STATE Government Housing Authority’s (HA) proposed units have agitated a 40-year-old neighbourhood of elderly residents near the intersection of Aston and Mofflin avenues, Claremont.
“We have Australia Day and Christmas street parties in the park at the other end of the avenue, and we fear this will also be developed,” 46-year Mofflin Avenue resident Margaret Barbour (78) said.
Resident and petition organiser Elizabeth Killerby has 25 signed submissions for Claremont Council critical of the HA’s proposal for a three-storey, 25-unit complex of about three social housing units, about six for affordable housing and the remainder sold privately.
However, because the site is State-owned, the units avoid council planning and go to the Government’s WA Planning Commission.
“Why is this prime land at the Housing Authority site, which includes private homes, not open to tender?” Mofflin Avenue resident Karen Kerr said.
The council told residents about the proposal 10 days ago, creating concerns of more apartments in the precinct because the HA architect’s website said the units could be a landmark for other development in the area.
Other residents’ concerns include if parking for the units may congest both avenues, privacy at new, potentially overshadowed homes north of the site and why the proposal breaches the council’s R25 zoning in the surrounding area.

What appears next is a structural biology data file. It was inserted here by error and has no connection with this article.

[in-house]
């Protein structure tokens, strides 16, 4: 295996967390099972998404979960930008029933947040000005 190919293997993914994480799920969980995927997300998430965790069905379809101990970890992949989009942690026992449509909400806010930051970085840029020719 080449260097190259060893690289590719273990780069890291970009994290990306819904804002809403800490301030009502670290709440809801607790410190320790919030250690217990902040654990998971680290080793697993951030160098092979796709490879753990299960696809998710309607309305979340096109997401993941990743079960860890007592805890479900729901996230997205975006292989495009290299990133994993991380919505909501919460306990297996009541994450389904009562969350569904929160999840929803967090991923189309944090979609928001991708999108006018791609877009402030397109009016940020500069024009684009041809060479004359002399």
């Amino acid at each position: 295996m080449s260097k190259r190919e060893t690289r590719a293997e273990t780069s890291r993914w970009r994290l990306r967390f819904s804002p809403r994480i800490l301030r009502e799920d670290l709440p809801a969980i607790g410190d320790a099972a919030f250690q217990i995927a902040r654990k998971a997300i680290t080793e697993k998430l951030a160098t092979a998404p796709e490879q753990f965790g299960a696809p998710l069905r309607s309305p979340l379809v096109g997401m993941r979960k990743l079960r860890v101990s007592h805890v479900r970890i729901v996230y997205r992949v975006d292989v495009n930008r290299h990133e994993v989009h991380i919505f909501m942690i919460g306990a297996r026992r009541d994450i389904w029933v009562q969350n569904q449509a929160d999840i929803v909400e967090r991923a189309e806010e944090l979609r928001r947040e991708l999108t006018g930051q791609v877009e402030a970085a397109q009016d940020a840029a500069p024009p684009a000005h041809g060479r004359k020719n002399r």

“We knew it was Housing Authority land when we bought here, but most of us thought if it was developed it would be single dwellings, perhaps two subdivisions for four homes, and not 25 units, so the council should go in to bat for us,” ratepayer Gary Bailey, who is building in Mofflin Avenue, said.
Claremont Mayor Jock Barker said the council could only comment to the WAPC about the proposal, and “quite often Government departments ignore whatever we say”.
HA commercial operations general manager Nigel Hindmarsh said the units were considered public works needing approval from the WAPC Planning Commission, and HA was “keen” for “feedback” from the council and residents
He said all parking would be hidden, with six visitor bays on the street, a concealed roof would reduce the impression of height, but the mix of housing types was undecided.
The authority would continue to seek infill across Perth in areas with community infrastructure, services and transport.